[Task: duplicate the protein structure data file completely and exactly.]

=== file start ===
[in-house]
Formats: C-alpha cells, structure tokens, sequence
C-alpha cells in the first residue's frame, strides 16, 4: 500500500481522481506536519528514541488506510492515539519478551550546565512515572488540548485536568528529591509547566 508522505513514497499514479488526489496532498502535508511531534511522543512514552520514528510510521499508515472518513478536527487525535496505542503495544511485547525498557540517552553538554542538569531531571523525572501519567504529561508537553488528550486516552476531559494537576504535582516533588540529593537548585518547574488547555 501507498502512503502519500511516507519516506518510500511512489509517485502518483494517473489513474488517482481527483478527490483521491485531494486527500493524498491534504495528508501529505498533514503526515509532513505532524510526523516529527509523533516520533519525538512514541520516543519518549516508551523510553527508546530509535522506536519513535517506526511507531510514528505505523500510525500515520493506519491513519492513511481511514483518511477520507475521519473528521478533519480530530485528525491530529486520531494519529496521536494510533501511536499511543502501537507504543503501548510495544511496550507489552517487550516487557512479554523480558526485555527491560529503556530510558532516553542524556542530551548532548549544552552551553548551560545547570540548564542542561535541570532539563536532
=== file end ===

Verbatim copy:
[in-house]
Formats: C-alpha cells, structure tokens, sequence
C-alpha cells in the first residue's frame, strides 16, 4: 500500500481522481506536519528514541488506510492515539519478551550546565512515572488540548485536568528529591509547566 508522505513514497499514479488526489496532498502535508511531534511522543512514552520514528510510521499508515472518513478536527487525535496505542503495544511485547525498557540517552553538554542538569531531571523525572501519567504529561508537553488528550486516552476531559494537576504535582516533588540529593537548585518547574488547555 501507498502512503502519500511516507519516506518510500511512489509517485502518483494517473489513474488517482481527483478527490483521491485531494486527500493524498491534504495528508501529505498533514503526515509532513505532524510526523516529527509523533516520533519525538512514541520516543519518549516508551523510553527508546530509535522506536519513535517506526511507531510514528505505523500510525500515520493506519491513519492513511481511514483518511477520507475521519473528521478533519480530530485528525491530529486520531494519529496521536494510533501511536499511543502501537507504543503501548510495544511496550507489552517487550516487557512479554523480558526485555527491560529503556530510558532516553542524556542530551548532548549544552552551553548551560545547570540548564542542561535541570532539563536532